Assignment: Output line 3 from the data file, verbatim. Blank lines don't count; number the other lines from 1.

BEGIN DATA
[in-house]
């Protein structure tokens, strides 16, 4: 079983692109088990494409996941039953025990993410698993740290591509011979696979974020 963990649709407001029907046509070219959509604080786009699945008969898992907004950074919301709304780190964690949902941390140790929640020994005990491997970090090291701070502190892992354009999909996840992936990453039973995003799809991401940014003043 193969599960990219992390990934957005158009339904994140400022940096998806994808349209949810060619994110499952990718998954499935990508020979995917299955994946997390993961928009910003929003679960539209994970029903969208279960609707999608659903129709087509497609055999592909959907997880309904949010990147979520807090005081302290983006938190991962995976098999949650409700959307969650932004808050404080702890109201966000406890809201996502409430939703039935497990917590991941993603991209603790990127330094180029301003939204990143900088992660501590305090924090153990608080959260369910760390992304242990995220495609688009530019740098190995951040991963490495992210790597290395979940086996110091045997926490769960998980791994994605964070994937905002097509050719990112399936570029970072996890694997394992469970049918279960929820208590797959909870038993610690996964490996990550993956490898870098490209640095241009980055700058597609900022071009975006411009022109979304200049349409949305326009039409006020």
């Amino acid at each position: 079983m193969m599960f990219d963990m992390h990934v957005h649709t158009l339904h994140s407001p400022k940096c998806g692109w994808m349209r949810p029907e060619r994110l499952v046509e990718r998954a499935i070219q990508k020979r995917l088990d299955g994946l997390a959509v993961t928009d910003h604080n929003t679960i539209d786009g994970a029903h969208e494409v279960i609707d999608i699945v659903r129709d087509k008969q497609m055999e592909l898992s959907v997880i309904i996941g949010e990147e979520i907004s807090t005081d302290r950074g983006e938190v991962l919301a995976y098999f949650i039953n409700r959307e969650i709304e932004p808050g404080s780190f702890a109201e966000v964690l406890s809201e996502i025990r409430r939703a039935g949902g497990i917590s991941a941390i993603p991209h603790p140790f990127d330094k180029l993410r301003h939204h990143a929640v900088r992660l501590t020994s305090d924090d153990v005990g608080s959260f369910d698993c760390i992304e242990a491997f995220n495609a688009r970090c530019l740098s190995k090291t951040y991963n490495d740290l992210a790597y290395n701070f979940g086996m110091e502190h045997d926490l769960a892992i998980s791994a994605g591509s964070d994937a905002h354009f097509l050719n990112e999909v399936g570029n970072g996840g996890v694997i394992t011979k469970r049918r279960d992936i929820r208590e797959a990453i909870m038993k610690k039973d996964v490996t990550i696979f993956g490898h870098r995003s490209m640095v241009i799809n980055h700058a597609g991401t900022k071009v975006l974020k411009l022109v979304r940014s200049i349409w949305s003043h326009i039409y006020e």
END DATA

């Amino acid at each position: 079983m193969m599960f990219d963990m992390h990934v957005h649709t158009l339904h994140s407001p400022k940096c998806g692109w994808m349209r949810p029907e060619r994110l499952v046509e990718r998954a499935i070219q990508k020979r995917l088990d299955g994946l997390a959509v993961t928009d910003h604080n929003t679960i539209d786009g994970a029903h969208e494409v279960i609707d999608i699945v659903r129709d087509k008969q497609m055999e592909l898992s959907v997880i309904i996941g949010e990147e979520i907004s807090t005081d302290r950074g983006e938190v991962l919301a995976y098999f949650i039953n409700r959307e969650i709304e932004p808050g404080s780190f702890a109201e966000v964690l406890s809201e996502i025990r409430r939703a039935g949902g497990i917590s991941a941390i993603p991209h603790p140790f990127d330094k180029l993410r301003h939204h990143a929640v900088r992660l501590t020994s305090d924090d153990v005990g608080s959260f369910d698993c760390i992304e242990a491997f995220n495609a688009r970090c530019l740098s190995k090291t951040y991963n490495d740290l992210a790597y290395n701070f979940g086996m110091e502190h045997d926490l769960a892992i998980s791994a994605g591509s964070d994937a905002h354009f097509l050719n990112e999909v399936g570029n970072g996840g996890v694997i394992t011979k469970r049918r279960d992936i929820r208590e797959a990453i909870m038993k610690k039973d996964v490996t990550i696979f993956g490898h870098r995003s490209m640095v241009i799809n980055h700058a597609g991401t900022k071009v975006l974020k411009l022109v979304r940014s200049i349409w949305s003043h326009i039409y006020e």